With hundreds of thousands of seafarers unable to leave their ships because of COVID restrictions, the industry has appealed for help and with a few exceptions been ignored. This is not for want of trying; the efforts of shipping’s trade and professional bodies have sounded warning after warning, with little by way of response.
What went wrong? Partly we can look to the undermining of international institutions just at the point when they are most needed, but the problem is far deeper than that.
As ILO Secretary General Guy Ryder told an ICS webinar this week, the international community has done a bad job of responding to the crisis, with no accumulation of national responses or effort to aggregate response such as there was after 2008.
“The fundamental problem is that there is not much appetite for global co-operation. For shipping it is deeply disturbing that there is a hidden humanitarian crisis affecting 300,000 seafarers and all the more distressing [because] uniquely we have the tools to solve it with the type of global social partnership between ICS, ITF and ILO,” he said.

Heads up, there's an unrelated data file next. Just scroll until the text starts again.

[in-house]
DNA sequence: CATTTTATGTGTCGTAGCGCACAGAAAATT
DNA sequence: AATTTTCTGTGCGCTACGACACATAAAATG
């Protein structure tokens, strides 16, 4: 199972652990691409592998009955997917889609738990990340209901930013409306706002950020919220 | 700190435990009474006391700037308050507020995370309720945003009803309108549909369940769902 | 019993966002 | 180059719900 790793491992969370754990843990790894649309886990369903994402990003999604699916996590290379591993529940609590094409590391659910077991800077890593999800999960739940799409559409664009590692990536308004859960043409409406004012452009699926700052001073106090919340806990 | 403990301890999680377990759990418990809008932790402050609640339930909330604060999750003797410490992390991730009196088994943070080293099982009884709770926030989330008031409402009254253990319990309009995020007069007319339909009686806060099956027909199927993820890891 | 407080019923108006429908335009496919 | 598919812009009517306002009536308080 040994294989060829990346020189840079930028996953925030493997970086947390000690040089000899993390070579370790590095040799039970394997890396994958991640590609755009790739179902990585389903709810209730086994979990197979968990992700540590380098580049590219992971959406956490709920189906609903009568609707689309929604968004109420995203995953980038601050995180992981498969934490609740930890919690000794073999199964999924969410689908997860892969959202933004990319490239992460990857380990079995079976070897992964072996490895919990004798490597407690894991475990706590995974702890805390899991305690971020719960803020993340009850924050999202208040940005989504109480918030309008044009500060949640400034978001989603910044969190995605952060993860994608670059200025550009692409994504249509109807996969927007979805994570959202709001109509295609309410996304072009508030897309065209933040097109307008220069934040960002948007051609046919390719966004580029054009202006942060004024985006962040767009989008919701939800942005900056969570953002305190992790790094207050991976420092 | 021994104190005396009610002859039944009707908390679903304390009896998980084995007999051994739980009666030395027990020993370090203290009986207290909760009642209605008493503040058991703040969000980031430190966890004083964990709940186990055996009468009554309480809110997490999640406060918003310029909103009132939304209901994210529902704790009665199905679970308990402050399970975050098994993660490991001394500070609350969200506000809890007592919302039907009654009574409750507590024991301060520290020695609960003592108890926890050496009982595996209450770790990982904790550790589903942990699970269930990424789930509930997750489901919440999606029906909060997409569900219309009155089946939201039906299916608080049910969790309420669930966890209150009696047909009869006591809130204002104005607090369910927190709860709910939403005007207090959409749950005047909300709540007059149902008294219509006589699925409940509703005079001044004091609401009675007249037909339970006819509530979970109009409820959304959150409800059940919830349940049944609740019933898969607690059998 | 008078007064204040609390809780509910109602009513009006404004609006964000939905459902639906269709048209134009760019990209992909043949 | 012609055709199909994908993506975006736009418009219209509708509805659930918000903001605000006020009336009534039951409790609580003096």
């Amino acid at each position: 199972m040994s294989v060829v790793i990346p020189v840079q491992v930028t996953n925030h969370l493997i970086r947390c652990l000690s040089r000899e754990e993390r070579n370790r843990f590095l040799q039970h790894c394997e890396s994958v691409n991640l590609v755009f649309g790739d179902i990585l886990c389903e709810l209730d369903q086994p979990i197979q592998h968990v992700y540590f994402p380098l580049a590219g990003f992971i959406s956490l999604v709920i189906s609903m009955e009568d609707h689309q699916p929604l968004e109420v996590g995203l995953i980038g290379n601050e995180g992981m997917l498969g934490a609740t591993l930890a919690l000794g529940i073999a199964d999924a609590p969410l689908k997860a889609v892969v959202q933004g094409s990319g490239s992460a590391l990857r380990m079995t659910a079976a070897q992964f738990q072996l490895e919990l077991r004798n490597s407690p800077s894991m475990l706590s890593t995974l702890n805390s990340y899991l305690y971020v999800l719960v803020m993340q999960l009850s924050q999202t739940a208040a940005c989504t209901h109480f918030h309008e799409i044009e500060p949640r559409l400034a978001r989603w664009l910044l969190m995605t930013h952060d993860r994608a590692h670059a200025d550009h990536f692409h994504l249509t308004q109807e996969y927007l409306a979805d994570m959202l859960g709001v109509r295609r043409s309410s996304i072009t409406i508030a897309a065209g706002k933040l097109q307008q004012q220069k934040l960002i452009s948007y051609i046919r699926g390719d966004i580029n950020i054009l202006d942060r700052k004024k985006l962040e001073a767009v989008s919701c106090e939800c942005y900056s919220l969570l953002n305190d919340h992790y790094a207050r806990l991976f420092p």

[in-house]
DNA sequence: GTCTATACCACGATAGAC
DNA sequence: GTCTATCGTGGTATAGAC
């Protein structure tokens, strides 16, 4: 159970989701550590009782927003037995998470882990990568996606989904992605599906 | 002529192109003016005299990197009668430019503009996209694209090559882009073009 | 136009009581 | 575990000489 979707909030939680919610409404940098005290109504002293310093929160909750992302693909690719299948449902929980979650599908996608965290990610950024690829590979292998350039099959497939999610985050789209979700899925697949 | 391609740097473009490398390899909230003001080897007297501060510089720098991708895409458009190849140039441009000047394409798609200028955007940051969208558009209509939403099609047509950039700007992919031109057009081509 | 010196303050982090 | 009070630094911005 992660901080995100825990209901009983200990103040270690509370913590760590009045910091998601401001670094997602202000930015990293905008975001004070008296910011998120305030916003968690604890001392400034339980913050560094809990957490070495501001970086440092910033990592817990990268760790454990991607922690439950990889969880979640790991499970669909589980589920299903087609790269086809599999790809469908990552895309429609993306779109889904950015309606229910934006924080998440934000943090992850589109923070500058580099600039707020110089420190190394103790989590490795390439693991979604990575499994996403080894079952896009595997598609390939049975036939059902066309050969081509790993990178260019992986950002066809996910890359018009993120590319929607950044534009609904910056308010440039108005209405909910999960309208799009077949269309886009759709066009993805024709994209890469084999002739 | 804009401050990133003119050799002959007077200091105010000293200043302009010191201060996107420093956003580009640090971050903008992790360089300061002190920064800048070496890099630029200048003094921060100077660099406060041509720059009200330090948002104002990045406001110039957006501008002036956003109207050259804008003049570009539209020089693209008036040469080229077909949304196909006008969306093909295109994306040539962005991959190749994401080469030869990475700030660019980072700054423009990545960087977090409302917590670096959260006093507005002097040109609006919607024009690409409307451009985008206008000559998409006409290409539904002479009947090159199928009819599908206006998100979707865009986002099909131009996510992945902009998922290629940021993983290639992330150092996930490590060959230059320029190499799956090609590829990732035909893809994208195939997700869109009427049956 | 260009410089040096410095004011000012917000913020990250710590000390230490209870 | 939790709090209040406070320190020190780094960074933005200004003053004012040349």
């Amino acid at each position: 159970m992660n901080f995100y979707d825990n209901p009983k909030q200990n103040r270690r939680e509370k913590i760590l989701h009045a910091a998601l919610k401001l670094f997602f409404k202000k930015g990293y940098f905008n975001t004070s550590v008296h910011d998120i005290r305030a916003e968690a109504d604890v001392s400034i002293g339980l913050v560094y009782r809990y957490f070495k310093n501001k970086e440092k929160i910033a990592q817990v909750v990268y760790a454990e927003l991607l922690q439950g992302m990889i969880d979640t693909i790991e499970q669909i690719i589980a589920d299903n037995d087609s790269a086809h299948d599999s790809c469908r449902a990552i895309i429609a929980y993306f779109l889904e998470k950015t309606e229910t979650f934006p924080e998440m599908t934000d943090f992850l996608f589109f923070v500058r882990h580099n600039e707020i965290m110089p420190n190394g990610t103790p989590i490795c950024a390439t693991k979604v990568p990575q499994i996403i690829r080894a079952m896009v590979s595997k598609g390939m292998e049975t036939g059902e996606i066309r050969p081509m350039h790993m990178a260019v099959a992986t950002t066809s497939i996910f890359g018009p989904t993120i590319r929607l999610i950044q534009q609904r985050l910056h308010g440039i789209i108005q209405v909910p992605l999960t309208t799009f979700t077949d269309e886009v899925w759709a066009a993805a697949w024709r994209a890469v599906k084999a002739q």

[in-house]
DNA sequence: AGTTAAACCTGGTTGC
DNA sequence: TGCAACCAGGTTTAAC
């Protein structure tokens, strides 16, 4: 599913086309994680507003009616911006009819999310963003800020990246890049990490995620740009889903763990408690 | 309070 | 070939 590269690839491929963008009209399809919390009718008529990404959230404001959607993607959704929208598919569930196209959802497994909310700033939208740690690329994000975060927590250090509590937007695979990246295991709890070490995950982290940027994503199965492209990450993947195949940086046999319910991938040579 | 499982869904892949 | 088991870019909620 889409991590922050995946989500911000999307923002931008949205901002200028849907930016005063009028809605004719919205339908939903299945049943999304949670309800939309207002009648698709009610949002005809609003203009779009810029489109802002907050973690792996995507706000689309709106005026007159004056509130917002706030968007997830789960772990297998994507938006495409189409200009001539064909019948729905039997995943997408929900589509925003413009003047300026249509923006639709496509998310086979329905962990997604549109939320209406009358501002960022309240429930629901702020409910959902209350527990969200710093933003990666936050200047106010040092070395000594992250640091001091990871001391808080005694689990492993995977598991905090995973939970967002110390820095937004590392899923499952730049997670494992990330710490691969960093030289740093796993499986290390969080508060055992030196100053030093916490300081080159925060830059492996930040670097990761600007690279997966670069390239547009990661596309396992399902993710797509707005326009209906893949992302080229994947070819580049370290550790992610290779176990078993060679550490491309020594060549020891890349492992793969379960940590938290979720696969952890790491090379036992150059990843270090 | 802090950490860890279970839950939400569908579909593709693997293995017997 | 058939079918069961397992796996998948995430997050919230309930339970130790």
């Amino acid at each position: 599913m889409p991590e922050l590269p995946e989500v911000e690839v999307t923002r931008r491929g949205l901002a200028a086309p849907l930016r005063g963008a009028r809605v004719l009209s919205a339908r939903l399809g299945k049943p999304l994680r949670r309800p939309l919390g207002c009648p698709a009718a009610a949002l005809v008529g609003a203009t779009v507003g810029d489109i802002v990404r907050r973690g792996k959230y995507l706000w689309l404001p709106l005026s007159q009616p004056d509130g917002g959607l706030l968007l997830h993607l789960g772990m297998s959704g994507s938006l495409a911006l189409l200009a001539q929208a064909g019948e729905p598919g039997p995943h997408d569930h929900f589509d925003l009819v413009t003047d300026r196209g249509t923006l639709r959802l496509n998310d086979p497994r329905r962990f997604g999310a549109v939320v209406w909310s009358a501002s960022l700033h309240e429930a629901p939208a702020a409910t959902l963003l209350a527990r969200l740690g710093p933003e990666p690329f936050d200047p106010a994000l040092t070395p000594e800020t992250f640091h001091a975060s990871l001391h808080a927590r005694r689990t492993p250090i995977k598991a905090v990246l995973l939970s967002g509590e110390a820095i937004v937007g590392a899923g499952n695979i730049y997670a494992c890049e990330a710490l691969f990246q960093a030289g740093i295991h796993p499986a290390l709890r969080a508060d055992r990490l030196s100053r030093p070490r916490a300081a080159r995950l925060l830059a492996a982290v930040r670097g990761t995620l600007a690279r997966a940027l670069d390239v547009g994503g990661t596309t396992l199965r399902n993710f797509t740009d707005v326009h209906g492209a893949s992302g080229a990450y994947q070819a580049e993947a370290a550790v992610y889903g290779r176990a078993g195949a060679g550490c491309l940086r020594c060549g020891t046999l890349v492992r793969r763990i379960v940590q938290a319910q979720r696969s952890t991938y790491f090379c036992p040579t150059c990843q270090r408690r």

The industry has used these tools but they haven’t produced the desired effects and it is incumbent on shipping to think about why not. “It’s not because we can’t reach people or make the problem known; when you’ve hit the Pope and the UN secretary general there’s not much left; there’s been no political reaction,” he added.
The grim conclusion is that governments don’t care as much as they should do about the people that support the global economy. At the recent G20 ministerial meeting on the pandemic, shipping was referenced only once, coming a long way in priority behind tourism.
Enter Hugo de Stoop, CEO of tanker giant Euronav who proceeded to spell out exactly why the industry had seen little or no response to its pleas for help. In fairness to his subsequent comments de Stoop did note the efforts at co-operation. He added though that only the biggest players had come forward; the shipping market’s high degree of fragmentation meant it needs to find a way to bring small players with them.